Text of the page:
12 November 2006

Folksonomic Mobilization

Putting the Public to Work for Your Museum Website

I think my title puts the readings for this week into perspective. Let's try and get the general public to do the arduous work your staff can't. The outlook is bleak, but many institutions continue to place a lot of faith in the democratization of museum website.

The idea of museum visitors on the Web submitting anecdotal snippets, related to certain artifacts, is rather appealing. It could fill many informational gaps in a collection, if that undocumented portion in storage is photographed and accessible on line. However, Federal DoD Museums typically display roughly 10% of a collection. Usually, that 10% consists of artifacts that are well documented and have substantial provenance- thus making them significant and display necessities. For example, a Marine at the Battle of Chosin captured the small Chinese brass bugle, used by troops of the North Korean People's Army to signal the attack. This artifact trumpets a wealth of provenance. Were the bugle part of a "virtual tour" of the new National Museum of the Marine Corps, the number of anecdotal accounts describing the ominous shrill that Marines heard proceeding and enemy attack would certainly enrich the history for that artifact. In reality, those items that lack information usually have not been photographed or even cataloged.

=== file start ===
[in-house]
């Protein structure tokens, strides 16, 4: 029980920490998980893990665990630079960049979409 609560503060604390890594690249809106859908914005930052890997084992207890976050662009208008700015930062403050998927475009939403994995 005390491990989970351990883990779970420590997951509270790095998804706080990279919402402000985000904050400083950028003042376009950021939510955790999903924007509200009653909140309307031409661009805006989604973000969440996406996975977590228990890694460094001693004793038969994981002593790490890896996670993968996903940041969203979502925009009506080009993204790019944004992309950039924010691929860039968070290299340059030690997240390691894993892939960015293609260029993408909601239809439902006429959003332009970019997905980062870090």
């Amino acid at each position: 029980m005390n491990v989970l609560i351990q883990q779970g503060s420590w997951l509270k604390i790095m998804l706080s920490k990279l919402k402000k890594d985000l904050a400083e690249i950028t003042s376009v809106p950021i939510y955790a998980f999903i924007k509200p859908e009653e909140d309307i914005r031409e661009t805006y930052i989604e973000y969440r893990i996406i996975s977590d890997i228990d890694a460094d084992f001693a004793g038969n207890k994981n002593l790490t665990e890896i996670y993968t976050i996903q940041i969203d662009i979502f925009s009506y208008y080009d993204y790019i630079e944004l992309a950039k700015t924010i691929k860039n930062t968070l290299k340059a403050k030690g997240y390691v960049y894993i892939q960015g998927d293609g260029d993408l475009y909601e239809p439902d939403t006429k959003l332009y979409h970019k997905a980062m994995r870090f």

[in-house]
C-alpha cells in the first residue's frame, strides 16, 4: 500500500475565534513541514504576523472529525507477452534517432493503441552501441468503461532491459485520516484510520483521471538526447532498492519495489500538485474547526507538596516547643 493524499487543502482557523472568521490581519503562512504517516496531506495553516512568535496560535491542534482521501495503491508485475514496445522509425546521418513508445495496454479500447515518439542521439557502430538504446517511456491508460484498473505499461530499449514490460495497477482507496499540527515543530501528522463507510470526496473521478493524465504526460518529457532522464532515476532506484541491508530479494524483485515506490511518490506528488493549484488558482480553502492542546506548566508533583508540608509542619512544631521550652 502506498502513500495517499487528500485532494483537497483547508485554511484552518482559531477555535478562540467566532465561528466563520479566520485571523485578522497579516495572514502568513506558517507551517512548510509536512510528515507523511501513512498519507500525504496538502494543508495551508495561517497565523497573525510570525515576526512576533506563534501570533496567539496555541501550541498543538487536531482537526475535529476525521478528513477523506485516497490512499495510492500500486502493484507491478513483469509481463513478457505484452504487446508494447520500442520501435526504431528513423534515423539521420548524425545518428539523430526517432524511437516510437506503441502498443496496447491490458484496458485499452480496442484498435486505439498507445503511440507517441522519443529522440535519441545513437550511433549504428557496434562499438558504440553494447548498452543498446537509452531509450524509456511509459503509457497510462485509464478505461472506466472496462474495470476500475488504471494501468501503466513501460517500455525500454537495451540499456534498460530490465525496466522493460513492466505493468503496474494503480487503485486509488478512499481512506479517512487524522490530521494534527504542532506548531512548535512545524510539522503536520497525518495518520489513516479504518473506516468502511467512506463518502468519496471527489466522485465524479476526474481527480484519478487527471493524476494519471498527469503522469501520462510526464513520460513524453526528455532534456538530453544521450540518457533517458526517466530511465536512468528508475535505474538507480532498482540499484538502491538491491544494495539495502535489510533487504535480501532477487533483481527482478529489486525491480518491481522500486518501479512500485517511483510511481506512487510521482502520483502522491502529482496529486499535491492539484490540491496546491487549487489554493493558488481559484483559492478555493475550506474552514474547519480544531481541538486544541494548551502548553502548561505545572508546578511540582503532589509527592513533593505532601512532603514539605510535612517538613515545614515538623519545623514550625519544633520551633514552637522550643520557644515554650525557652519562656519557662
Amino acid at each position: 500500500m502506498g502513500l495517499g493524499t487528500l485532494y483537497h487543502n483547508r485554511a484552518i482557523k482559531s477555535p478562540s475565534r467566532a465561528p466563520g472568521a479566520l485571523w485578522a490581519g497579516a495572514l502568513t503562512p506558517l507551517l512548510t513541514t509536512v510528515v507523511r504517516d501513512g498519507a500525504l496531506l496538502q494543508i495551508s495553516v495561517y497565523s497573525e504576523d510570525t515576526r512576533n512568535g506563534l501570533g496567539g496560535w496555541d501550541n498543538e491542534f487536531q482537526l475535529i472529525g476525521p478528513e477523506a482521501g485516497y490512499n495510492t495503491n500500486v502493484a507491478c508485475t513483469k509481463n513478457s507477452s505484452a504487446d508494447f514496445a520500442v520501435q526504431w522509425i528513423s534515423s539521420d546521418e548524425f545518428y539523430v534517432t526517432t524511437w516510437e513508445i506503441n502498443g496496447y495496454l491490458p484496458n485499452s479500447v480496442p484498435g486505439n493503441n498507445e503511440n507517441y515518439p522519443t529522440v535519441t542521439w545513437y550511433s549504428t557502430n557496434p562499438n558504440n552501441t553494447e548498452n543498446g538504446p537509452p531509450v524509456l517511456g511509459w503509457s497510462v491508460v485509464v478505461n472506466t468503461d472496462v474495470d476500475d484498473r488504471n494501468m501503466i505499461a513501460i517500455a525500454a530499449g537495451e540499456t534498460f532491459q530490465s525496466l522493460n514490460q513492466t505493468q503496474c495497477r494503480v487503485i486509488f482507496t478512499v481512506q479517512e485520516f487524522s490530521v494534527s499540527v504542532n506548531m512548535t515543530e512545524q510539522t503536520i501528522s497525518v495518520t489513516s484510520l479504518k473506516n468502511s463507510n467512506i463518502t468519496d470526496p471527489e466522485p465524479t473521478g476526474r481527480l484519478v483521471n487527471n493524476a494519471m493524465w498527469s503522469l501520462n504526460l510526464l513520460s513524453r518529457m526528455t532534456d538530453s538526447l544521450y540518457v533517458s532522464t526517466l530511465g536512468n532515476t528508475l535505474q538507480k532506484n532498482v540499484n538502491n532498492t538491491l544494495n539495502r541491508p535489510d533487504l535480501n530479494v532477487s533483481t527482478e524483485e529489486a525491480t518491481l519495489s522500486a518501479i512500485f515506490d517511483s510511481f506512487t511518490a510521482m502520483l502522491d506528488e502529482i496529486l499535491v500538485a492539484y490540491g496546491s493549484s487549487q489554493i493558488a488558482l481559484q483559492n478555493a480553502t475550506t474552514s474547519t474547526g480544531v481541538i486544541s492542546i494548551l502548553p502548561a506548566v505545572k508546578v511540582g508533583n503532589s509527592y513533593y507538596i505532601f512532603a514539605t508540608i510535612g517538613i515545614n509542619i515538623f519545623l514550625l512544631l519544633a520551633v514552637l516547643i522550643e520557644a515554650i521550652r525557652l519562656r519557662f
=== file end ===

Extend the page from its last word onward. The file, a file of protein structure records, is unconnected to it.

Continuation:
The only objection I had to the readings involved the idea of folksonomic mobilization. This catchy phrase sounds trendy, along with other web initiatives that really only benefit the profiteers. The general public is helping tag museum images for better Goggle-search-ability? How much meta-tag information could possibly be gathered for one photograph before the cost of server space exceeds its worthy? It probably isn't much, but thousands of photos would take up significant space. It sounds as a clever method for curators to eliminate a backlog of work at no cost to the institution!

Linda Hales' article in the Washington Post shows that getting the public to work for you is a slow process. It may not be as bad as drawing blood from a stone, but the results, similar to the initiative of the Gutenberg-e, suggest that esoteric and near-extinct subject matter and artifacts destined for life in storage may squander money.